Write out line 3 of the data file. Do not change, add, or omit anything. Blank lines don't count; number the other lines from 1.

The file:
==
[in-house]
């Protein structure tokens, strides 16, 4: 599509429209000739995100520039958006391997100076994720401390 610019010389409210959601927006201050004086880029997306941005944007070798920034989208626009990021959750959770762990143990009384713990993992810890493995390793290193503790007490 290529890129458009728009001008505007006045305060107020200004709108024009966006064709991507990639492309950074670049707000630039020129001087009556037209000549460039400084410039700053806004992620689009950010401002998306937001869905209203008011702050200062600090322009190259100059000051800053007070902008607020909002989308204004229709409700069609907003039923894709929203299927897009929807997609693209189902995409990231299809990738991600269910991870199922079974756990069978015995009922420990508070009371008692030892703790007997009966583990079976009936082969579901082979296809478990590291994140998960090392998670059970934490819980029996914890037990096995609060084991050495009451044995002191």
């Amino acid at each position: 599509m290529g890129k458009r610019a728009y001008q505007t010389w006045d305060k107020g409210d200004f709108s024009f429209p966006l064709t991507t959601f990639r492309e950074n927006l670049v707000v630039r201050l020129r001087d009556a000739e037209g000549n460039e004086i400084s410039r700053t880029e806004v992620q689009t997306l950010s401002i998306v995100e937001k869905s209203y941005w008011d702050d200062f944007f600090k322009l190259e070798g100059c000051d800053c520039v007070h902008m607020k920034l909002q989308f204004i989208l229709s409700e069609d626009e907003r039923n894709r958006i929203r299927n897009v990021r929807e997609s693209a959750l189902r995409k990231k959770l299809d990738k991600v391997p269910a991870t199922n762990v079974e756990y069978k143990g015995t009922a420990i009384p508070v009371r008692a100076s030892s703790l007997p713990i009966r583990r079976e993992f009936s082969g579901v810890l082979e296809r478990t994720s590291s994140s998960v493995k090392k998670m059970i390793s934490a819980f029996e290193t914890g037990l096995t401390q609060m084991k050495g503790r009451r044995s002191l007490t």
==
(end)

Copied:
């Amino acid at each position: 599509m290529g890129k458009r610019a728009y001008q505007t010389w006045d305060k107020g409210d200004f709108s024009f429209p966006l064709t991507t959601f990639r492309e950074n927006l670049v707000v630039r201050l020129r001087d009556a000739e037209g000549n460039e004086i400084s410039r700053t880029e806004v992620q689009t997306l950010s401002i998306v995100e937001k869905s209203y941005w008011d702050d200062f944007f600090k322009l190259e070798g100059c000051d800053c520039v007070h902008m607020k920034l909002q989308f204004i989208l229709s409700e069609d626009e907003r039923n894709r958006i929203r299927n897009v990021r929807e997609s693209a959750l189902r995409k990231k959770l299809d990738k991600v391997p269910a991870t199922n762990v079974e756990y069978k143990g015995t009922a420990i009384p508070v009371r008692a100076s030892s703790l007997p713990i009966r583990r079976e993992f009936s082969g579901v810890l082979e296809r478990t994720s590291s994140s998960v493995k090392k998670m059970i390793s934490a819980f029996e290193t914890g037990l096995t401390q609060m084991k050495g503790r009451r044995s002191l007490t």